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Mol Phylogenet Evol. 2008 Dec;49(3):691-701. doi: 10.1016/j.ympev.2008.09.002. Epub 2008 Sep 12.

Divergent evolution of the thiolase superfamily and chalcone synthase family.

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Department of Chemistry and Biochemistry, University of Regina, 3737 Wascana Parkway, Regina, SK, Canada.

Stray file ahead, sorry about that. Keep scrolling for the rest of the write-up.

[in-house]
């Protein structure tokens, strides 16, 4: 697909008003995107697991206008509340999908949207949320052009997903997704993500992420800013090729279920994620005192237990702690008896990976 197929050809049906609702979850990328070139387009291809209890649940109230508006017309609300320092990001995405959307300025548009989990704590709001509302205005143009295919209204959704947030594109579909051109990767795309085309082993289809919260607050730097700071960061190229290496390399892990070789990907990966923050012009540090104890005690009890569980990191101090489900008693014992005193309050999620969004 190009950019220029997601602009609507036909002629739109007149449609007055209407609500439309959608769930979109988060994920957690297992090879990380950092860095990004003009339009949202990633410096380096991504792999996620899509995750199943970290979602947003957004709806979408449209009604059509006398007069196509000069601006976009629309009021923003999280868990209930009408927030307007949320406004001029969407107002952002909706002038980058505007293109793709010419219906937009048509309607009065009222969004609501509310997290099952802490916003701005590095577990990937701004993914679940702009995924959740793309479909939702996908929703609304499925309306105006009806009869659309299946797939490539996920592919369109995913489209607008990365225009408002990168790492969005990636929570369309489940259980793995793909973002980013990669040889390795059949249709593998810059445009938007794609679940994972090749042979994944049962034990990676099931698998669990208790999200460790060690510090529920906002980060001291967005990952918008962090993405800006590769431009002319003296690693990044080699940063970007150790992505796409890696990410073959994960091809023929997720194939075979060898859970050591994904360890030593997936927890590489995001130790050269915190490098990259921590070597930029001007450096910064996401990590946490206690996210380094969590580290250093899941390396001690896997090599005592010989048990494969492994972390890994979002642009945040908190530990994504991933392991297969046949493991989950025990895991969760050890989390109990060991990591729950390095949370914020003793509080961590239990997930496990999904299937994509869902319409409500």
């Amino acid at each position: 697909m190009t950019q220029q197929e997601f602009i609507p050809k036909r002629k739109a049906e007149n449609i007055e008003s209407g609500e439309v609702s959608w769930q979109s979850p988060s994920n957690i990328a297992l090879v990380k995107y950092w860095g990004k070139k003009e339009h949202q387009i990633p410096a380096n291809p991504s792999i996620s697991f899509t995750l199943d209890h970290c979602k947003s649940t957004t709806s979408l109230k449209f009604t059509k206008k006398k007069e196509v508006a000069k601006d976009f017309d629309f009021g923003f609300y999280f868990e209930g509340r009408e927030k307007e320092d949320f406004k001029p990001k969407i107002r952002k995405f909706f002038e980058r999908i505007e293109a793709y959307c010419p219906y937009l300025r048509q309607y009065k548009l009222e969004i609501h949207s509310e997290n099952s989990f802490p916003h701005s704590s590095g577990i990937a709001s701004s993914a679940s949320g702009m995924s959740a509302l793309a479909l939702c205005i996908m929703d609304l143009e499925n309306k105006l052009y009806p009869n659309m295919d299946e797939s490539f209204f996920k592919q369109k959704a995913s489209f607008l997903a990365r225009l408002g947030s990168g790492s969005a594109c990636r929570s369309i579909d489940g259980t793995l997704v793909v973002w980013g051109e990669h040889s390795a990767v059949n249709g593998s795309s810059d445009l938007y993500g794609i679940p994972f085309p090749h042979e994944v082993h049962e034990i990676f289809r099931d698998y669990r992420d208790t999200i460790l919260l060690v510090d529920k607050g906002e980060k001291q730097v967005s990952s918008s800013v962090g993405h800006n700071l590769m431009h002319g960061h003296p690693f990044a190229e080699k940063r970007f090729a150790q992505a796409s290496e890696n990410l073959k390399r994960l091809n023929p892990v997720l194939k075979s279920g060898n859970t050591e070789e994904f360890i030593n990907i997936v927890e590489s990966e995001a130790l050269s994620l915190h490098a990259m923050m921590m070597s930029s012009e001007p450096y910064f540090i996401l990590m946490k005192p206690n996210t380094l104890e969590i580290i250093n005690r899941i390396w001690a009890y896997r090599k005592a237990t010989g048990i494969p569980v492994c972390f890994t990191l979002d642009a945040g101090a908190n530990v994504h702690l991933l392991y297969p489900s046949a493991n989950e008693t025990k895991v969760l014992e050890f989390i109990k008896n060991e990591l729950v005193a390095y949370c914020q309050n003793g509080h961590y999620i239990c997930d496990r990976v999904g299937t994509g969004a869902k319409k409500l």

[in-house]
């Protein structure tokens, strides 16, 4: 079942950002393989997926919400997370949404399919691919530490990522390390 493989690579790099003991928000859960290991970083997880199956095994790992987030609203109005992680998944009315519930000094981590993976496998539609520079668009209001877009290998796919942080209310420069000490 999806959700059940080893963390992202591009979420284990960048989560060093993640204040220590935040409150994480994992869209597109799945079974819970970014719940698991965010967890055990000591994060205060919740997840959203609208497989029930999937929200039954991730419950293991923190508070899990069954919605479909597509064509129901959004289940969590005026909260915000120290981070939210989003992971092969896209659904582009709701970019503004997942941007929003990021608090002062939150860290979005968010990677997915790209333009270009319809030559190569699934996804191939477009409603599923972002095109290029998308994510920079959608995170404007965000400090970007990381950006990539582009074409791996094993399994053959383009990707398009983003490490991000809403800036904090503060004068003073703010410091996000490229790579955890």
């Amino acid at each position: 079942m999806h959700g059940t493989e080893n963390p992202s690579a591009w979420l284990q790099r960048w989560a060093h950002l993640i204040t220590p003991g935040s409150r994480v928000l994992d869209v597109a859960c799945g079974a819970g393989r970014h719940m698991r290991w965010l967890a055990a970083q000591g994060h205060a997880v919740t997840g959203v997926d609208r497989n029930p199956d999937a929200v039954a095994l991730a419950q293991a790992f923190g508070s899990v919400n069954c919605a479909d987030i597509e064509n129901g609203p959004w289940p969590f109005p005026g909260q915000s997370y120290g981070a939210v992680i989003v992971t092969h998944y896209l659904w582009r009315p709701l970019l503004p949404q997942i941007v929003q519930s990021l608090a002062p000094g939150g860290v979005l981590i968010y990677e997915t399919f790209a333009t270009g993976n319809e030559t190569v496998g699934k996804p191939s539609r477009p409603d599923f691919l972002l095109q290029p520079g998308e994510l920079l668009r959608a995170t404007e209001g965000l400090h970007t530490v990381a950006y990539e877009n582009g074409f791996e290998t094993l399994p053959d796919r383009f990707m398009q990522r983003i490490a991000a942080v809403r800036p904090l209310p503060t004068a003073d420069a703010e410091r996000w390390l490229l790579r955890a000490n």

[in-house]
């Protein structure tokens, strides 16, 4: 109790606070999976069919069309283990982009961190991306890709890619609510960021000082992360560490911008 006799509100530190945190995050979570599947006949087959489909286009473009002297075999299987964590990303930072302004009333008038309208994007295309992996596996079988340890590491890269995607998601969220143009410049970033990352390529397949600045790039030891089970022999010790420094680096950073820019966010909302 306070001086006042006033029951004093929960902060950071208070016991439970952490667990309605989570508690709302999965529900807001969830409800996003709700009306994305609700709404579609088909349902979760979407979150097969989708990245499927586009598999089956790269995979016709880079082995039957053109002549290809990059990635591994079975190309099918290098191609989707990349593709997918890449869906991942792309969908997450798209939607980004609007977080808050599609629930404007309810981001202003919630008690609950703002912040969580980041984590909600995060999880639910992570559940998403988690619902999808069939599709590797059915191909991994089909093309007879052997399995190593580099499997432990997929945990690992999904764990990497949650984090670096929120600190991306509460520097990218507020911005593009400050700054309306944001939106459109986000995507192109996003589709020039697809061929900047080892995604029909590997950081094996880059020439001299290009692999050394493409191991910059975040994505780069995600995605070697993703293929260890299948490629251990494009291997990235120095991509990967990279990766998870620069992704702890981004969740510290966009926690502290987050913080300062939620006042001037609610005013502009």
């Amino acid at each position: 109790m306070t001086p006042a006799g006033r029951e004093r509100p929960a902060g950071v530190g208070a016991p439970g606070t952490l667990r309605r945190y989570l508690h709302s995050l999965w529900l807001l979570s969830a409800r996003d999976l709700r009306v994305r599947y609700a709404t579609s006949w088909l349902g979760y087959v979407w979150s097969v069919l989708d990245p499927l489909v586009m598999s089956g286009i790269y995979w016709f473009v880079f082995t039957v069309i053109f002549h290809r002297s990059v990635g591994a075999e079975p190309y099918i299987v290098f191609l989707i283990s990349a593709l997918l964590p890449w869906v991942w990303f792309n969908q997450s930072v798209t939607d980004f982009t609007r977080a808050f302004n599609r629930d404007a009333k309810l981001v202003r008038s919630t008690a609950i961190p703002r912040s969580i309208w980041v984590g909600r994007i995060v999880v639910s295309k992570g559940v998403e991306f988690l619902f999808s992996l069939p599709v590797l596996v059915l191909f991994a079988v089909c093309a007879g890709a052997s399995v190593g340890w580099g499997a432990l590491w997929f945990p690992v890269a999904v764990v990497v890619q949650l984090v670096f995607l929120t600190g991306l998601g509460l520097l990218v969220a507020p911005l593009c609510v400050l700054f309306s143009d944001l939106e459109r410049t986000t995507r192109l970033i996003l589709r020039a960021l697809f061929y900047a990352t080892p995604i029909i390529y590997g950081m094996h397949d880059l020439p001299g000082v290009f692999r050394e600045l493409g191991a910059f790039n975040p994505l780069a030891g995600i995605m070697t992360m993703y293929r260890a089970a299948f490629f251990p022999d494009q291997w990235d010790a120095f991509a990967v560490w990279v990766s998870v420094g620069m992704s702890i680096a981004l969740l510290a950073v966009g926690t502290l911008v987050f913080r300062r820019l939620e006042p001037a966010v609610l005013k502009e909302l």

Enzymes of the thiolase superfamily catalyze the formation of carbon-carbon bond via the Claisen condensation reaction. Thiolases catalyze the reversible non-decarboxylative condensation of acetoacetyl-CoA from two molecules of acetyl-CoA, and possess a conserved Cys-His catalytic diad. Elongation enzymes (beta-ketoacyl-acyl carrier protein synthase (KAS) I and KAS II and the condensing domain of polyketide synthase) have invariant Cys and two His residues (CHH triad), while a Cys-His-Asn (CHN) triad is found in initiation enzymes (KAS III, 3-ketoacyl-CoA synthase (KCS) and the chalcone synthase (CHS) family). These enzymes all catalyze decarboxylative condensation reactions. 3-Hydroxyl-3-methylglutaryl-CoA synthase (HMGS) also contains the CHN triad, although it catalyzes a non-decarboxylative condensation. That the enzymes of the thiolase superfamily share overall similarity in protein structure and function suggested a common evolutionary origin. All thiolases were found to have, in addition to the Cys-His diad, either Asn or His (thus C(N/H)H) at a position corresponding to the His in the CHH and CHN triads. In our phylogenetic analyses, the thiolase superfamily was divided into four main clusters according to active site architecture. During the functional divergence of the superfamily, the active architecture was suggested to evolve from the C(H)H in archaeal thiolases to the C(N/H)H in non-archaeal thiolases, and subsequently to the CHH in the elongation enzymes and the CHN in the initiation enzymes. Based on these observations and available biochemical and structural evidences, a plausible evolutionary history for the thiolase superfamily is proposed that includes the emergence of decarboxylative condensing enzymes accompanied by a recruitment of the His in the CHH and CHN triads for a catalytic role during decarboxylative condensation. In addition, phylogenetic analysis of the plant CHS family showed separate clustering of CHS and non-CHS members of the family with a few exceptions, suggesting repeated gene birth-and-death and re-invention of non-CHS functions throughout the evolution of angiosperms. Based on these observations, predictions on the enzymatic functions are made for several members of the CHS family whose functions are yet to be characterized. Further, a moss CHS-like enzyme that is functionally similar to a cyanobacterial enzyme was identified as the most recent common ancestor to the plant CHS family.

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